He turned to me, “See, doing a Bond, they want as much real as possible. Most is not CGI. Bond is strapped to this table and there’s a drill about to go into his head but then he’s escaping and there’s all these gas pipes — oh, it’s massive — the explosion starts right here, just what you see in this picture, then it goes around and comes up to the two actors, who are in the foreground of the shot. There’s like 300 separate explosions in that shot, set off with computerized detonators, all set to go at a specific time. But… when you press the button, there’s a three-second delay, and so I say to Daniel Craig, I say, ‘look, no pressure, Daniel, I am going to press this button before you finish your line and so do not (expletive) that line.’ Months of work to set this up. On the other hand, you build in contingencies — so even if half the explosions don’t go off, it’s still big.”

Simmonds listened with the proud face of a stage parent, or rather, in this case, the steward of artifacts from a film franchise that dates back to the Kennedy administration.

“You know,” she said, “I think we had to leaflet Bedouin nomads who were nearby that explosion, to say, ‘OK, this is not the beginning of World War III, it’s just James Bond.’”

We walked on.

Among the first large pieces you see is an Aston Martin that flipped in “Casino Royale.” Actually, Simmonds notes, “it was flipped a record-breaking number of times — seven!”

As trashed as it looks in the MSI gallery — deep scratches along the body, caved-in windows and sunroof, demolished headlights — I’ve seen worse still driving on Lake Shore Drive. “The stunt men came to us,” Corbould said. “They tried to flip it without help but Aston Martins are not to made to flip, so we built into the car a little piston that the driver could spring with a button. It shoots down under the car, provides that little physics advantage, and you get what you see in the movie, a car going over and over.”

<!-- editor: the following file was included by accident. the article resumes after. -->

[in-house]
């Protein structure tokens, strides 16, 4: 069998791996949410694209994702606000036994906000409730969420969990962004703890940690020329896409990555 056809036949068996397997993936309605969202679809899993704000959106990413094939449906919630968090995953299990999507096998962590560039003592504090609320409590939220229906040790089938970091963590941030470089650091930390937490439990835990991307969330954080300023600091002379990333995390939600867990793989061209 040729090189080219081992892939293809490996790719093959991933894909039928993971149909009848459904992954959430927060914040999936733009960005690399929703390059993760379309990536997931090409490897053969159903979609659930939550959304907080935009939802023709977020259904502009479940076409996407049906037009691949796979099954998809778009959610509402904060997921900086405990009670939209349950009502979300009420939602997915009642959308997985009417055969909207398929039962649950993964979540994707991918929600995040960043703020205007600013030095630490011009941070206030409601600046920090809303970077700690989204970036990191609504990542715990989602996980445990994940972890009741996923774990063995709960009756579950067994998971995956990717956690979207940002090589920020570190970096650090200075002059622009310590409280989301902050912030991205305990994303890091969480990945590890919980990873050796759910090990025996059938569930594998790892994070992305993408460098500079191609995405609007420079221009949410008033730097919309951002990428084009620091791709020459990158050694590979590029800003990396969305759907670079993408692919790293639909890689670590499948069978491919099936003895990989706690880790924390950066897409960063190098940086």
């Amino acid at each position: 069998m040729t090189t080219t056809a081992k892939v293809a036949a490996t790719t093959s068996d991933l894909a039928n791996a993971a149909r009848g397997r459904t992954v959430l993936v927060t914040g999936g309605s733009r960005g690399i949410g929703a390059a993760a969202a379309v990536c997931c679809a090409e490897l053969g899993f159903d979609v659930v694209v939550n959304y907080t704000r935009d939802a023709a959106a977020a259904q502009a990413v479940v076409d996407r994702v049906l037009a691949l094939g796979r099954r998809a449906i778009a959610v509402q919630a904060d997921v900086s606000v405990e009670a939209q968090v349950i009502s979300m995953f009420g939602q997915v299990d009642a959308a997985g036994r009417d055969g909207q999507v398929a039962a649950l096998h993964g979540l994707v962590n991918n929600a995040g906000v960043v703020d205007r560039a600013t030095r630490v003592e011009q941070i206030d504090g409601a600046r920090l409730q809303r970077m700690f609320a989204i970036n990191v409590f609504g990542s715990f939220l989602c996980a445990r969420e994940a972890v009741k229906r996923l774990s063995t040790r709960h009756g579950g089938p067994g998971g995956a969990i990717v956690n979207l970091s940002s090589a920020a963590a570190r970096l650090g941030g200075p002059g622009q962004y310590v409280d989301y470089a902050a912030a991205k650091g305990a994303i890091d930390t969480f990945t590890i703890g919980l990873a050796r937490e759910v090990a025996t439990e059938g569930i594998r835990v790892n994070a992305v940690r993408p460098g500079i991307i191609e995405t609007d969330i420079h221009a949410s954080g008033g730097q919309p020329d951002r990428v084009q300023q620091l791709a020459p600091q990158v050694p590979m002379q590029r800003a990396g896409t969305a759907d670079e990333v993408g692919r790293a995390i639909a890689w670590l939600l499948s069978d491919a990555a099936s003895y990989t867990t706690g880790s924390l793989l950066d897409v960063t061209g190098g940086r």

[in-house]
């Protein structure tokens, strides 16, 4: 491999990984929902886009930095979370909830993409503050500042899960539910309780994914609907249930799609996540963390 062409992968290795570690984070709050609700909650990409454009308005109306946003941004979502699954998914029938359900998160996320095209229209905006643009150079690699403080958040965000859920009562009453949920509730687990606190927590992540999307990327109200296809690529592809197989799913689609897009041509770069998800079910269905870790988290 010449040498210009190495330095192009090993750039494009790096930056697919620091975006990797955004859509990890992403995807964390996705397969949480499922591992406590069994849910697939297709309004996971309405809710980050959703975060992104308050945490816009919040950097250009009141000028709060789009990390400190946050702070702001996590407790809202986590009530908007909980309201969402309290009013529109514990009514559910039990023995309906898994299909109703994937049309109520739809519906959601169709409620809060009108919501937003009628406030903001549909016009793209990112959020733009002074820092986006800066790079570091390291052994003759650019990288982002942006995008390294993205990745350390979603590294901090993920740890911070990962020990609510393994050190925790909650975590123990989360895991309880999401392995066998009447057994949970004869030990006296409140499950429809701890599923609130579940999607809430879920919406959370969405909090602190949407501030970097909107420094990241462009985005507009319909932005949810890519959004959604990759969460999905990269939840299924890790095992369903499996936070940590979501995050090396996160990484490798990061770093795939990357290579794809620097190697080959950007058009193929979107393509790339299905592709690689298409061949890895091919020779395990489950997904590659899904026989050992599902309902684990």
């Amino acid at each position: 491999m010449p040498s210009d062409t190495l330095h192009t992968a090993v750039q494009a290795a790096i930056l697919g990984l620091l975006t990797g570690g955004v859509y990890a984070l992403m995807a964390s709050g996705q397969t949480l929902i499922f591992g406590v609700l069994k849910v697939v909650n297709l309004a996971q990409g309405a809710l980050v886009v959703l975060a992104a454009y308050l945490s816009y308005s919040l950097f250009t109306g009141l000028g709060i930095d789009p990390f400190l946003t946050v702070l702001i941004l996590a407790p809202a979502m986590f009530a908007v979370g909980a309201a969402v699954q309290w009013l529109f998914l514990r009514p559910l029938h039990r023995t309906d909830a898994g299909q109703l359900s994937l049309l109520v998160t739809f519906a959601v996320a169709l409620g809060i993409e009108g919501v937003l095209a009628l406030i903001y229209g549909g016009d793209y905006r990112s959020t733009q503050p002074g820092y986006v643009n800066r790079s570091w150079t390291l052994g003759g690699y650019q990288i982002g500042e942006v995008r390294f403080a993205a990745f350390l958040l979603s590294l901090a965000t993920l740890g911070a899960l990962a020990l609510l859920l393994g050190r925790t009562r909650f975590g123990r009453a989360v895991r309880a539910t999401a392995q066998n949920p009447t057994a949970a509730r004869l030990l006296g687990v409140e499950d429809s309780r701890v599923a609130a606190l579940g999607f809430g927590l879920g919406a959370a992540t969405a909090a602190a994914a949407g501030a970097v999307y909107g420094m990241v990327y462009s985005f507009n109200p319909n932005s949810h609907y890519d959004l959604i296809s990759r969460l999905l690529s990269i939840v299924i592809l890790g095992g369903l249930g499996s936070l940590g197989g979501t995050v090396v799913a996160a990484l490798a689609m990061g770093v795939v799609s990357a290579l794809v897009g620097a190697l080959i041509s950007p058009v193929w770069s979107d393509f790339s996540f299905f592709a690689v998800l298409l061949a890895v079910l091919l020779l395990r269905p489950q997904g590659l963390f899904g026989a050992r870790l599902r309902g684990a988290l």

Simmonds said, “When I saw the footage, I thought to myself, now this is where Bond gets unreal for me. Nobody could survive that crash, yet Bond does. Thing is, the stunt driver, of course, did survive. I sat next to him at dinner the next day. He looked great.”

Corbould told me the only time he doubted if he could convincingly stage something was not for a Bond film, but while making “Dark Knight” in Chicago. He had to flip an eighteen-wheel truck on LaSalle Street. He pulled it off, with heart-stopping precision. He also conducted the explosion in that film that took down a former Brach’s candy factory on Cicero Avenue. He talks about this stuff with such British nonchalance, he made racing an Aston Martin across a frozen lake in “The Living Daylights” sound like a casual day. He waited three weeks for ice to get thick enough. He’s never lost a Bond car in a frozen lake yet. But he worries about how he would get one out if it happened.

Clearly, looking around, we have a gadget for that.

One of the niftier aspects of this nifty show is the number of actual spy knickknacks the MSI included, mostly on loan from the International Spy Museum in Washington, D.C. KGB cameras, CIA surveillance recorders, flasks that smuggle papers, dagger-loaded soles. But it’s the Bond stuff that’s legit nuts. Dynamite toothpaste (“Dentonite”), escape sleds that act as cello cases. “Here is the Man With the Golden Gun’s golden gun!” Simmonds said. The barrel doubles as a pen, the trigger is a cufflink. It’s very gold and very gaudy.

I asked her if they call it the Trump Gun around the office.

“Hadn’t thought of that!”

We passed a submarine car — “Elon Musk bought our motorized version at an auction,” Simmonds said. We passed an underwater breathing device that so impressed the Corps of Royal Engineers, they requested the blueprints from the filmmakers. (The art director told them it would only work if they held their breaths a long, long, long time …)

We stopped at a pair of jetpacks, one vintage, one contemporary.

Along with flying cars, the holy grail of long-prayed for technology.

“So this jet pack,” Simmonds said, nodding at the older model, an artifact of 1965’s “Thunderball,” “this jetpack never exactly lifted off. We could only store enough fuel for 21 seconds of flight.” She sighed like it was a personal failure. “I still want one though.”